… From Pentecost at the beginning of Acts, diaspora have played a significant role in establishing the church and initiating mission. According to George Wieland, reading Acts missionally leads to the realisation that the examples of Scripture can influence and motivate people to leadership and action. Being aware of such biblical examples can encourage individuals whom God has sovereignly placed or allowed to be in a position to influence policy outcomes for the gospel, in particular, the gospel in and through diaspora. The Seoul Declaration on Diaspora Missiology speaks of a “missiological framework for understanding and participating in God’s redemptive mission among people living outside their place of origin.” It is of enormous strategic importance that we focus our understanding of mission to include mission to, through, and from, the diaspora of the world. We, the authors of this article, work among international students, a small but strategic subset of diaspora, and from this we draw some illustrations that reflect God’s work and purposes to, in, and through people who are part of diaspora movements, of which international education is but one.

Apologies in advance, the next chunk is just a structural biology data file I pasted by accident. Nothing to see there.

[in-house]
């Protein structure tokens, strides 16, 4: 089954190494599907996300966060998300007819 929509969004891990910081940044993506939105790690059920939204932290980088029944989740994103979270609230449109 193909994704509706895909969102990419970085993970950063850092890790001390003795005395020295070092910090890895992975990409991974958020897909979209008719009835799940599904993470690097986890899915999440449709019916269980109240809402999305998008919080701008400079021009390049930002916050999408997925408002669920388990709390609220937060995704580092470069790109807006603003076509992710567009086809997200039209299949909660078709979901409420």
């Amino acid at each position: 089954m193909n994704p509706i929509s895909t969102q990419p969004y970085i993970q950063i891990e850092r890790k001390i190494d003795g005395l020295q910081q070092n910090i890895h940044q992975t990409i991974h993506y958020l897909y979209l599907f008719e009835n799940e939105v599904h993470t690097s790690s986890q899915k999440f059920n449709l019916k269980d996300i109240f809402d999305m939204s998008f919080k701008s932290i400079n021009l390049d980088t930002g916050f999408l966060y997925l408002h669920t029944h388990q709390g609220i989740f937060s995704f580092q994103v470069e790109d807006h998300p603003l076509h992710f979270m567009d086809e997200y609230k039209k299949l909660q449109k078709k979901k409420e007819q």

The following returnee’s story from the ISMNZ ministry context exemplifies this heart.
Multi-dimensional Discipling for Diaspora Communities: Partnership between Host Church, Ethnic Church, and Parachurch Organizations – Carolyn Kemp
Never has the need for intentional partnerships been more important than now. The challenge that confronts the local church, ethnic churches, and parachurch organizations in a host country with a view to discipling diaspora communities is immense. … However, of those who consider or respond to the claims of Christ while overseas only 20% or fewer continue to follow the Lord after returning home. When we think of the opportunity presented to us through diaspora ministry, this statistic is frankly appalling. If 80% of Boeing aircraft crashed, there would be an immediate investigation. Aircraft would be grounded until Boeing got to the bottom of the problem and corrected it. Similarly, until we address the issues surrounding this fall-out rate we will lose one of the most profound mission opportunities of modern times.